This short explanation, as convoluted as it may seem, is a massive simplification of the game’s plot, which is ultimately better experienced by playing through the actual game. Although the story is generally complex and might not be enjoyable for everyone, it is nonetheless incredibly written. All of the characters Sam meets throughout his travels are well-realized, even if slightly too quirky at times, and the plot presents unique and interesting themes, which are explored in-depth during the narrative.


Already featuring impressive photorealistic graphics since its original release, Death Stranding: Director’s Cut features additional graphical settings, as well as a more stable framerate. The game’s environments are what could be expected from an experience taking place in America, including diverse landscapes such as beaches, snowy mountains, and large fields alongside unique landmarks spread throughout the world.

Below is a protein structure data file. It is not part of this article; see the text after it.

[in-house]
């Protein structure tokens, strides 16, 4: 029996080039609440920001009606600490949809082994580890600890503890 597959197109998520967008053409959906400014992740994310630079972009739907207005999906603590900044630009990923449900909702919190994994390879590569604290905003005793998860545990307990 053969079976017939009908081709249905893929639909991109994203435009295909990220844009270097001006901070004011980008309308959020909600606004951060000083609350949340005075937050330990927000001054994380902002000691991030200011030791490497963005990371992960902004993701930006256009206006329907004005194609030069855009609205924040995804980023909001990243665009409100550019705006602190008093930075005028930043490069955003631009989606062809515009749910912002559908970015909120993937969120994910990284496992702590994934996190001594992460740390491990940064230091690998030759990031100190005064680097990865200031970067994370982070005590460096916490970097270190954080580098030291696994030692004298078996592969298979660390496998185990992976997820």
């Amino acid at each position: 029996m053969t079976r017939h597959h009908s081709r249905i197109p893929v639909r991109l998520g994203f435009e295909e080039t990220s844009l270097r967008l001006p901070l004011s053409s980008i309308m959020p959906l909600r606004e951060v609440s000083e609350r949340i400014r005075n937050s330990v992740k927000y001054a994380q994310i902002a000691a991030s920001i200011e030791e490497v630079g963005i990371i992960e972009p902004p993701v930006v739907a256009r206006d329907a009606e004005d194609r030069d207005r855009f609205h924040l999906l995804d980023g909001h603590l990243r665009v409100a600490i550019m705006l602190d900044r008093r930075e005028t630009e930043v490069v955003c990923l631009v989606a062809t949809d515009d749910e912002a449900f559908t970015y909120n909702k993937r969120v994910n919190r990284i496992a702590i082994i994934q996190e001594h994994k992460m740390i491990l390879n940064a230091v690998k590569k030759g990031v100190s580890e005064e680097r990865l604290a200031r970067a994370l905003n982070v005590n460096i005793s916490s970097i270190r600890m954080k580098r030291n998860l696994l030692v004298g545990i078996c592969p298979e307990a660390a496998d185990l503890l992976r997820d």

The character designs are also rather unique and memorable, especially those of the main cast. These designs are a mix of standard clothes which could be found in the real world alongside futuristic designs such as the porter equipment or Heartman’s defibrillator.

This also extends to the enemies, mainly the unique BTs (creatures from the world of the dead) Sam will have to confront during his adventure. These include large tar whales and jellyfishes amongst others, which further reinforce the game’s “Beach” theme.


The game’s sound design hosts a fantastic SFX and soundtrack, the latter of which has been extended in the Director’s Cut. These SFX are especially remarkable thanks to how they directly interconnect with the gameplay, often providing sound cues during important moments, such as when BTs close in on Sam.